Last Sunday, I attended yet another Catholic church. It was my first visit. The pews and decor were warm and welcoming. It had two parallel walls of endless bay view doors to let in natural light and natural airconditioning. Most of the parishioners were locals, Filipino, or of descents unfamiliar to me. The priest was young, funny, self reflective, wise, and kind. He's from Zimbabwe. The lectors and cantors greeted the congregation with Hawaiian words -- "aloha", "mahalo" -- and traditions -- leis for newly anointed eucharistic ministers and warm greetings of aloha and gifts of rosaries to newcomers of the parish. Everyone who spoke from the pulpit or podium had accents from Africa or parts of Asia. Even members of the church with accents of parts of the mainland were foreigners in this mixing pot of a church, out in the middle of the Pacific ocean. As a newcomer and outsider, I felt just as much as an insider as everyone in the church. Surrounded by strangers, bathed in Hawaiian sun and cooled by the gentle cross breeze, I felt God's presence in my prayer.
Between church hoping, I've also been learning about the faiths of others. I've engaged in long conversations with coworkers, students, friends, and strangers about their religion, their personal history with their religion, and God. I'm never looking to convert anyone, nor am I looking to change my own faith. I know that the latter sounds closed minded, but after two decades of slowly developing my own faith -- learning what the Church believes, deciding what I believe, and mixing the beliefs of others in with my own -- I'm not ready to jump ship and start from scratch with an entirely new religion.
I visited a Japanese Buddhist temple for (surprisingly) the first time yesterday. I visited it with a Korean Buddhist friend of mine. I've dropped in on a Thai temple once before -- I dropped in with non-Buddhist friends, meandered about the statues and ornate fixtures, and then shoved my feet back into my shoes and made my bad over to the cheap, Thai temple brunch -- but that was the extent of my Buddhist experience. I bought a book about Siddhartha a few months ago, but I'm too ignorant about Buddhism to understand any of what I was reading.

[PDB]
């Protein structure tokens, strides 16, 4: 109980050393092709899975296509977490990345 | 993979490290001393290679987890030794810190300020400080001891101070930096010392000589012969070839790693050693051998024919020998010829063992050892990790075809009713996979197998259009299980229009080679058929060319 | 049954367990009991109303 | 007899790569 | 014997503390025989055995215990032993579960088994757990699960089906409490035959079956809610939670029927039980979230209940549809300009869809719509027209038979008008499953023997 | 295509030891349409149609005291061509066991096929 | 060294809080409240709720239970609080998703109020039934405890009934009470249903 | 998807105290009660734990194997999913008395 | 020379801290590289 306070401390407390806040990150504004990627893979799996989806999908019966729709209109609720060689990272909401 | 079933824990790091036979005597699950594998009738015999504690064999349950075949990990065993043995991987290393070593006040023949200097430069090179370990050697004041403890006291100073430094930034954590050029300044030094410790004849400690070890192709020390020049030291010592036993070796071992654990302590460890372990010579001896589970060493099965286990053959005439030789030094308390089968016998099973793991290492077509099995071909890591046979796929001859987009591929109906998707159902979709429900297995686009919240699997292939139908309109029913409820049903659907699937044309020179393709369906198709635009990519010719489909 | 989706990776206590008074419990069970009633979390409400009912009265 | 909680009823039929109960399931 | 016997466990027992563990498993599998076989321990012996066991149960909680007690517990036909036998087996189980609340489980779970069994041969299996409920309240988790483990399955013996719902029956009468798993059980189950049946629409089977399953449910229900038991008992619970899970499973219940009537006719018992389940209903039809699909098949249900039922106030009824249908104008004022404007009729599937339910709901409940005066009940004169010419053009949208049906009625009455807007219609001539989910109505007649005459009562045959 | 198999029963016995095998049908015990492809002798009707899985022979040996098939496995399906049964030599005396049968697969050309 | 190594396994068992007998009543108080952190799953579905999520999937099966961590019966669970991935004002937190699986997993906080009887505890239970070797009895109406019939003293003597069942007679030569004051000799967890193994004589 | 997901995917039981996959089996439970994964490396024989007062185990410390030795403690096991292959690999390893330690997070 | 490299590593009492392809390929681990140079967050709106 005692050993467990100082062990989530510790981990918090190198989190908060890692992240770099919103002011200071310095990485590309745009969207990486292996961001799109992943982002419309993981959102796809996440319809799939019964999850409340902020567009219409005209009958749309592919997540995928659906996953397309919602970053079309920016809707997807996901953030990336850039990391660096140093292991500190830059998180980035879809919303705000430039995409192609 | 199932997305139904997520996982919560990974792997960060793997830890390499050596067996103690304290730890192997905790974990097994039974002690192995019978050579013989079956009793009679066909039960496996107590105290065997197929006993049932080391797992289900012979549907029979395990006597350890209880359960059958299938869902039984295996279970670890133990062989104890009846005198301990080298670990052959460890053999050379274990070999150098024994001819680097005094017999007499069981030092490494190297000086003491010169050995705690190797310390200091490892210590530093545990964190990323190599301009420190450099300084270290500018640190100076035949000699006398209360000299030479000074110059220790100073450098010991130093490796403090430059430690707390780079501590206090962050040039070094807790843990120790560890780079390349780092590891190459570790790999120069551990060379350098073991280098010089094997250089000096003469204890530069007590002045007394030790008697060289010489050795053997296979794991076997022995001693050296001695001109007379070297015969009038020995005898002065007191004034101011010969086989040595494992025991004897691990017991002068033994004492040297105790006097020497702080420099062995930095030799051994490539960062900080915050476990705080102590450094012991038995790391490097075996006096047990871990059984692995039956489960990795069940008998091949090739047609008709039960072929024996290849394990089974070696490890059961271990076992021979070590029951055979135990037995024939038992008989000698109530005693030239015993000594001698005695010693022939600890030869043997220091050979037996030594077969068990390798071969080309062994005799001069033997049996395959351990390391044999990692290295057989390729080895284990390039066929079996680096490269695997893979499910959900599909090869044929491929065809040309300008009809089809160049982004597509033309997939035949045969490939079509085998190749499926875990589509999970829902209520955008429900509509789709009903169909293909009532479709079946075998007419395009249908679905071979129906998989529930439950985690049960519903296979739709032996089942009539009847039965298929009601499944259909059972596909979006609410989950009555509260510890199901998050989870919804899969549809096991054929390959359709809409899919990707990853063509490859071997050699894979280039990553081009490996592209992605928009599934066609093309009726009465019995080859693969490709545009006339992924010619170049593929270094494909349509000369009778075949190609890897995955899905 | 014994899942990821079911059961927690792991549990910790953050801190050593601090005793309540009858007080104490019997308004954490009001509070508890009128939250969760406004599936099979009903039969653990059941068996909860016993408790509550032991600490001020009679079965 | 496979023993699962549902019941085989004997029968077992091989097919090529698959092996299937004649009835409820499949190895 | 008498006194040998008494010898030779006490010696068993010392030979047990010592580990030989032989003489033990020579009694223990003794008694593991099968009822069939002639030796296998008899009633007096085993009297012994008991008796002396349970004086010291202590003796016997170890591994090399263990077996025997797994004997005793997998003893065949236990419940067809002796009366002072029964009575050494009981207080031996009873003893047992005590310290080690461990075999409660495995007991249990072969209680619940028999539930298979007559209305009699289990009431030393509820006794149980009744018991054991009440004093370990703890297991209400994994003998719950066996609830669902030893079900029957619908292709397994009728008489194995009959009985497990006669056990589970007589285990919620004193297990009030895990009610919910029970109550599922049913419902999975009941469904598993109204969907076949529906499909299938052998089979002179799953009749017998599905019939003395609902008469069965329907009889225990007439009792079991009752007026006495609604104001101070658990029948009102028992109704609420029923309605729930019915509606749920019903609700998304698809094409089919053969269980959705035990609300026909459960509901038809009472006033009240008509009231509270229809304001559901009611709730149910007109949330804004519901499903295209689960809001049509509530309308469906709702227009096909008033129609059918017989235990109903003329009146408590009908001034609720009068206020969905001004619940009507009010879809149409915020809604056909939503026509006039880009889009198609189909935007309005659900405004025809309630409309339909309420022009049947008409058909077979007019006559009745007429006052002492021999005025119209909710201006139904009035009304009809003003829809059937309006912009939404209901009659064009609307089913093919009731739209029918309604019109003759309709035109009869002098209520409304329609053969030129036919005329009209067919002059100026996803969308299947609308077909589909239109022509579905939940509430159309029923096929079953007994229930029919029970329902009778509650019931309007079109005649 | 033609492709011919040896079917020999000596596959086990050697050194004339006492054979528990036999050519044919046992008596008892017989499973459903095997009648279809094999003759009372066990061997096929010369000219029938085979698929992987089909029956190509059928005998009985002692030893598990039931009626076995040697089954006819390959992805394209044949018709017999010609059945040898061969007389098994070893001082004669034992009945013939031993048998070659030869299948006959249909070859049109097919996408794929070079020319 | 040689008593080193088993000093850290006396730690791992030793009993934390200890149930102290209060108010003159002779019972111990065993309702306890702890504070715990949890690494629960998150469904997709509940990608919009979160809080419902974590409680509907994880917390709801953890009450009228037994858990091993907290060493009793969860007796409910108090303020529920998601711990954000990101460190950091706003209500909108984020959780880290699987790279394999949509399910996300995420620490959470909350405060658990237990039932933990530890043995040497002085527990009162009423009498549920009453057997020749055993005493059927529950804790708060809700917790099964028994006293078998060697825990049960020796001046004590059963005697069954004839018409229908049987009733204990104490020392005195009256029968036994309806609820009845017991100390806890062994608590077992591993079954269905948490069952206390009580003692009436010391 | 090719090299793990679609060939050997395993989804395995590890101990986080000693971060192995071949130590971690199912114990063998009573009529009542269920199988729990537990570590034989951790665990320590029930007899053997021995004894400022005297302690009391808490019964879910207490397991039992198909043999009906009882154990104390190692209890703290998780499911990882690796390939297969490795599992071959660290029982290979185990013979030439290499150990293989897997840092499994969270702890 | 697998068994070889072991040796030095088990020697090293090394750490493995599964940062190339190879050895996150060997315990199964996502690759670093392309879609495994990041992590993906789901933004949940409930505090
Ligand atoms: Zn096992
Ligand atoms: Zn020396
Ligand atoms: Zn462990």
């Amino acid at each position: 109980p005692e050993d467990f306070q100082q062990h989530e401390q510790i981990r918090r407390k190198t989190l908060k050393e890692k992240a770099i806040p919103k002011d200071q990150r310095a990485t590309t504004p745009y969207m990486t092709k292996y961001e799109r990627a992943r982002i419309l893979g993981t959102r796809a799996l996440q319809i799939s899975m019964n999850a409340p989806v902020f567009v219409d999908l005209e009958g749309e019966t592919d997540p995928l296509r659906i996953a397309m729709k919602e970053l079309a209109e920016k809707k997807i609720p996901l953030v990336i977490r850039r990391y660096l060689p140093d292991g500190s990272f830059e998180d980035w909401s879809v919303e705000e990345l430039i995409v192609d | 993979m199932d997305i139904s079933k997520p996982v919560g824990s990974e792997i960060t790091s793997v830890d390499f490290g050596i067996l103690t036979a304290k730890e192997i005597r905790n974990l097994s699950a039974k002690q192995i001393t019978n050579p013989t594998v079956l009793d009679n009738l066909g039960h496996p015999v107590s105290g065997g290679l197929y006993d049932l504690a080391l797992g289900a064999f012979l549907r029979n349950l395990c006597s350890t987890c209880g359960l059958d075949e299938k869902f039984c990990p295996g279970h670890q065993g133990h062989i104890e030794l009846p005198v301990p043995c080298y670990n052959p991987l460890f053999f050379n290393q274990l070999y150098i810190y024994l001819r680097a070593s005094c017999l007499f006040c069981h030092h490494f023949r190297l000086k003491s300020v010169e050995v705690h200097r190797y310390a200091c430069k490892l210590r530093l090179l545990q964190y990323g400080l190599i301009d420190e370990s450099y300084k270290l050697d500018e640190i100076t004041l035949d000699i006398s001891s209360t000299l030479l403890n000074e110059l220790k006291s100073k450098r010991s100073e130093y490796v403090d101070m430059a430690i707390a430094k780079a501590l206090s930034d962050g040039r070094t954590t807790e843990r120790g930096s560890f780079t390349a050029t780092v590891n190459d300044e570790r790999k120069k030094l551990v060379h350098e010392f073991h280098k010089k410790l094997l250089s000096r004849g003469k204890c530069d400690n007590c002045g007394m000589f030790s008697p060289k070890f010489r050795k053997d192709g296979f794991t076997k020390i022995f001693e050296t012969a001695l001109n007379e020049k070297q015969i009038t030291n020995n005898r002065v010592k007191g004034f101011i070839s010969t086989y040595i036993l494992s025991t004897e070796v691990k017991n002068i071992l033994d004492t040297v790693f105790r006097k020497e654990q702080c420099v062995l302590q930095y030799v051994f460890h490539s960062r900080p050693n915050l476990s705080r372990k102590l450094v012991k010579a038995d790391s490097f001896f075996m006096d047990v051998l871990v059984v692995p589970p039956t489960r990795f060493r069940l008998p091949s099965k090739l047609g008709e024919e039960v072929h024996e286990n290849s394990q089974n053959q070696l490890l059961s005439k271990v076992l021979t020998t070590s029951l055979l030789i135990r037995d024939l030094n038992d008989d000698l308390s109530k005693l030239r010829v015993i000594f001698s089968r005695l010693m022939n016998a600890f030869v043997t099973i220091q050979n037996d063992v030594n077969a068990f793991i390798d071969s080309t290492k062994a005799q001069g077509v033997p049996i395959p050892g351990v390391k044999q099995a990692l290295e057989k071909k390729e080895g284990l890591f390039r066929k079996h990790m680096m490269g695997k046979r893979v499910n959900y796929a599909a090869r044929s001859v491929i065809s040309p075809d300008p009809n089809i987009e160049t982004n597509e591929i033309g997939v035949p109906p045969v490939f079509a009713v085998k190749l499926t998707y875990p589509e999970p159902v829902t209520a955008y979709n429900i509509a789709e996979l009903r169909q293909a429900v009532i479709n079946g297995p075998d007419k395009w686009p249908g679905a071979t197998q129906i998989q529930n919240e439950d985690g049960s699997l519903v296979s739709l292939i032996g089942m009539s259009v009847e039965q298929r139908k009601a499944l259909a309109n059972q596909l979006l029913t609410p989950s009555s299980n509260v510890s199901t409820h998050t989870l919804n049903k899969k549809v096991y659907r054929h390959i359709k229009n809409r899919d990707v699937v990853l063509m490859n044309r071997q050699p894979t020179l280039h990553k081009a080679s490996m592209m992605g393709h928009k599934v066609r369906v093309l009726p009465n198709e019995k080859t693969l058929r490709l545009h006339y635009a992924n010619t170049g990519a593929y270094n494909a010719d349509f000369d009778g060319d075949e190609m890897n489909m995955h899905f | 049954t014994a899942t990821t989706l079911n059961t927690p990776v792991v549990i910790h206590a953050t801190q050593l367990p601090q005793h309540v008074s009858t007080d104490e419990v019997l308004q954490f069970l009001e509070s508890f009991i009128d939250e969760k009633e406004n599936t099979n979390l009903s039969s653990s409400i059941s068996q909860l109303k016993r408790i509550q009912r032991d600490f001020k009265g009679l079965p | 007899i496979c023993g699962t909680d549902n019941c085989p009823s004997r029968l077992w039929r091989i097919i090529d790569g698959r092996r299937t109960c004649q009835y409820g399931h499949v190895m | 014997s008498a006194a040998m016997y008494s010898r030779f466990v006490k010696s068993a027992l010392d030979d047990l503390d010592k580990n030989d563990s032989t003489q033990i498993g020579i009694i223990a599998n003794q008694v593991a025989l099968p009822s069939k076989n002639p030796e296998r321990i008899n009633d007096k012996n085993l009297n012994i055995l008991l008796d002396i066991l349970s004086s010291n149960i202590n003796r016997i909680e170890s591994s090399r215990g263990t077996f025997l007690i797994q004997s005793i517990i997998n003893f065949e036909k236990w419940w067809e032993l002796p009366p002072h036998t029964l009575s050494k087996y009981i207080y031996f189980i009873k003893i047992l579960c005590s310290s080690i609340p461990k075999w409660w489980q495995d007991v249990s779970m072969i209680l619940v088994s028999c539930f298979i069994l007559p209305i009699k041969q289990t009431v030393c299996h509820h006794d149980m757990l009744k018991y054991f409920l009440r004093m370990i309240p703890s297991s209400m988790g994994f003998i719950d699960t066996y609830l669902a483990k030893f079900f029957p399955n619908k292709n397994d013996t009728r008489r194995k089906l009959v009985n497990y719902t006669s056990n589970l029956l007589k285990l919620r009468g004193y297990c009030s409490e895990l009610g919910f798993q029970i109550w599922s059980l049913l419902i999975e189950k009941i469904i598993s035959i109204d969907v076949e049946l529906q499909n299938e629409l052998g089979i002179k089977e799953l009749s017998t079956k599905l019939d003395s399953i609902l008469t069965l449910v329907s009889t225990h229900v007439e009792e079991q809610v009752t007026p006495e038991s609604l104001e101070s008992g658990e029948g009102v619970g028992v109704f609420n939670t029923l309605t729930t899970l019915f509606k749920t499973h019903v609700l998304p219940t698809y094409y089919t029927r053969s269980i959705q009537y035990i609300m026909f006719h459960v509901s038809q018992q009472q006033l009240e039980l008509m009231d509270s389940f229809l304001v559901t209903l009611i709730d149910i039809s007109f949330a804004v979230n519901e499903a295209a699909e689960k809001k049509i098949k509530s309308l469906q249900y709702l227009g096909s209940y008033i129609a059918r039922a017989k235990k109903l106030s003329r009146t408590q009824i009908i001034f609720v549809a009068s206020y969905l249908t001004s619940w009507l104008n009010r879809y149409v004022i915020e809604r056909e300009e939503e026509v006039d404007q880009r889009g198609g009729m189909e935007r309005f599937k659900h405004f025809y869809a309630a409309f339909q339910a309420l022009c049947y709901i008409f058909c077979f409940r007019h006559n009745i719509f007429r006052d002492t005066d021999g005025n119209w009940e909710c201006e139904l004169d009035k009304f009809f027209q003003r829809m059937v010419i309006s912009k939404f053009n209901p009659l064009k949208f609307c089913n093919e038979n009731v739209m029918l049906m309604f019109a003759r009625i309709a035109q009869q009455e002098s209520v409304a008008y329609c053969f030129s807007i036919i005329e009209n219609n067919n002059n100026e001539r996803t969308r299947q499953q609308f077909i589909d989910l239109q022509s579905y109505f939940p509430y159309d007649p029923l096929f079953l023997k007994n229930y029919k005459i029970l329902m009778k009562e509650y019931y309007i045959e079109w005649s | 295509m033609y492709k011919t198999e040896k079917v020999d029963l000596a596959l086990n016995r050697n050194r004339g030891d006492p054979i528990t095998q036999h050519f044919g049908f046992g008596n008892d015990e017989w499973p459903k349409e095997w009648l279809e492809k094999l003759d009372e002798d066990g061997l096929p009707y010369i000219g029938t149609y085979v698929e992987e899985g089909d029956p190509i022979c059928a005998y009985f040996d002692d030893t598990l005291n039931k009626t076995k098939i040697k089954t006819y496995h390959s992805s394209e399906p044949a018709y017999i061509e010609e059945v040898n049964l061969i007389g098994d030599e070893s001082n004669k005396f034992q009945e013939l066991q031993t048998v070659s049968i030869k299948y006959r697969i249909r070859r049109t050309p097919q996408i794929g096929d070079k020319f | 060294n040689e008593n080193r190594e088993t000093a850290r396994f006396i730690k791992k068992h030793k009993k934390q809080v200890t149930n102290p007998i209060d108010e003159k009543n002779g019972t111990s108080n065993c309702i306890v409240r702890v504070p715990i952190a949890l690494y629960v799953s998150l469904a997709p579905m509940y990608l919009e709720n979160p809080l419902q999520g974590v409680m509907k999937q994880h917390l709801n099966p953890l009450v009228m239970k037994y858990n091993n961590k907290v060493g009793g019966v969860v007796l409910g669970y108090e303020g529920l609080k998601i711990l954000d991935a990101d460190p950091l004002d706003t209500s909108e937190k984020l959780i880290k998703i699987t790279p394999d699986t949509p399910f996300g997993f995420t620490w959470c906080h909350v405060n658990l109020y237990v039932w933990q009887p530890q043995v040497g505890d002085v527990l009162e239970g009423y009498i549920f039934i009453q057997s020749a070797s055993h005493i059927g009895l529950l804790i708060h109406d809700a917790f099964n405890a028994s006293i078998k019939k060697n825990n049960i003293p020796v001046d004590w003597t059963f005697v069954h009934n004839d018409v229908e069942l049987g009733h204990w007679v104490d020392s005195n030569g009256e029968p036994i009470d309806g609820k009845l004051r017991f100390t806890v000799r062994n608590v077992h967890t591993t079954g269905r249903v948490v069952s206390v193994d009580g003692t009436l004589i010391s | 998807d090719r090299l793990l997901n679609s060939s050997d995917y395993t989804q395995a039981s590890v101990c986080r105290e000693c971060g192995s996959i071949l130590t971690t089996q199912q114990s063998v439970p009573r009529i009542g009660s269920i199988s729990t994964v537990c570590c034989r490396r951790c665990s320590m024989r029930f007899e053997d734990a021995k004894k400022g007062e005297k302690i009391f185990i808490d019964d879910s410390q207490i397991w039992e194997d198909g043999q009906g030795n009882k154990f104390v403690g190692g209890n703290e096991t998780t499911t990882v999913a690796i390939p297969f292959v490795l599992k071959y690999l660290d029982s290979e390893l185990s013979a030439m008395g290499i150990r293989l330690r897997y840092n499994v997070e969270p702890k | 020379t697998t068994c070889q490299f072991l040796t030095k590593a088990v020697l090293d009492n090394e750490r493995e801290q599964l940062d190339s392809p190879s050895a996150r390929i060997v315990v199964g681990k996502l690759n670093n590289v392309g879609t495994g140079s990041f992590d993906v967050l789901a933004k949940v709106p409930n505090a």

Before arriving at the temple, my friend laid some groundwork for my understanding. I should mention, she's an English language learner. She's grown up as a Korean Buddhist and knows the basics about other sects of Buddhism. She also speaks Japanese and has lived in Japan. In fact, she's even lived in the Philippines (this only came up when we were browsing books in the temple souvenir shop, and to our delight, we found a book about Buddhism in English, Korean, and Filipino translations). We compared notes about our own upbringing, differences and commonalities in the languages we share, and our religions in order for her to begin explaining to me the history and fundamentals of Buddhism.
She was so sweet as to buy me a book about the Buddhist faith and even bought one for herself in the Korean translation. She asked me if I wanted the Filipino version, but after quickly thumbing through the table of contents and a few chapters, I quickly realized that I would give up reading the book after stumbling on $5 Tagalog words such as the words for "glorified", "faith", and "wisdom". I was proud enough to understand the phrase walang hanggan (eternal) but I only recognized it because that's the title of the Filipino soap opera that I'm currently following with my mom.
She promised that we would study Buddhism together. I pointed out to her that she probably already knows everything in this book, which was essentially a beginners guide or the ABCs of Buddha. She insisted that she's interested in learning more.
I want to continue this study of religion with other faiths as well. Judaism is one that I've had the opportunity to partake in some rituals and celebrations in with close friends and have recently been reading about (in the book I'm currently reading, it's actually being Juxtaposed to a Christian Baptist experience). The Bahá'í faith is brand new to me. I learned about it from a British coworker of mine. He is ethnically Iranian, but has lived the bulk of his life in England and many years in China (he speaks Chinese). He tells me that the Bahá'í faith acknowledges all religions and believes in one God -- one God in the universe and one God for all religions. The faith encourages religious discussion between faiths.
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Unfortunately, I don't have a way to neatly tie and unify these three thoughts together. Maybe these chapters all belong in three different books. Regardless, it feels good to iron out some of these wrinkled, newborn thoughts on white paper.